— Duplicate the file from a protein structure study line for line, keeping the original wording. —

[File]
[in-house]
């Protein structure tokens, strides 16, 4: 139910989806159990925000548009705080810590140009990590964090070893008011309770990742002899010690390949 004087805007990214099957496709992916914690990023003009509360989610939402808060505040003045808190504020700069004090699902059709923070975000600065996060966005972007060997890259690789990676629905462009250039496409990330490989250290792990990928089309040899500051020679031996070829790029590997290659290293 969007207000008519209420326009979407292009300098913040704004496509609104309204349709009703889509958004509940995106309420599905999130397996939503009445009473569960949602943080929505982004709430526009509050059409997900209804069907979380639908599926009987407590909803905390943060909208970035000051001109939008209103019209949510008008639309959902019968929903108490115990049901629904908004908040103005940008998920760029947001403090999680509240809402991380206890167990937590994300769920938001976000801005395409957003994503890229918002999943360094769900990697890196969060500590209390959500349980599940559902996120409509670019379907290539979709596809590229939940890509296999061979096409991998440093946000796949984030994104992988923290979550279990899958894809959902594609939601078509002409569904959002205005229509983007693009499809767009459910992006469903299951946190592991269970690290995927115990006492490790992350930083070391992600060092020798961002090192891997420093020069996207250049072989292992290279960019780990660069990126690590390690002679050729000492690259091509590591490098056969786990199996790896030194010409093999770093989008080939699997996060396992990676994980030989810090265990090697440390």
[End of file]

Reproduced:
[in-house]
């Protein structure tokens, strides 16, 4: 139910989806159990925000548009705080810590140009990590964090070893008011309770990742002899010690390949 004087805007990214099957496709992916914690990023003009509360989610939402808060505040003045808190504020700069004090699902059709923070975000600065996060966005972007060997890259690789990676629905462009250039496409990330490989250290792990990928089309040899500051020679031996070829790029590997290659290293 969007207000008519209420326009979407292009300098913040704004496509609104309204349709009703889509958004509940995106309420599905999130397996939503009445009473569960949602943080929505982004709430526009509050059409997900209804069907979380639908599926009987407590909803905390943060909208970035000051001109939008209103019209949510008008639309959902019968929903108490115990049901629904908004908040103005940008998920760029947001403090999680509240809402991380206890167990937590994300769920938001976000801005395409957003994503890229918002999943360094769900990697890196969060500590209390959500349980599940559902996120409509670019379907290539979709596809590229939940890509296999061979096409991998440093946000796949984030994104992988923290979550279990899958894809959902594609939601078509002409569904959002205005229509983007693009499809767009459910992006469903299951946190592991269970690290995927115990006492490790992350930083070391992600060092020798961002090192891997420093020069996207250049072989292992290279960019780990660069990126690590390690002679050729000492690259091509590591490098056969786990199996790896030194010409093999770093989008080939699997996060396992990676994980030989810090265990090697440390």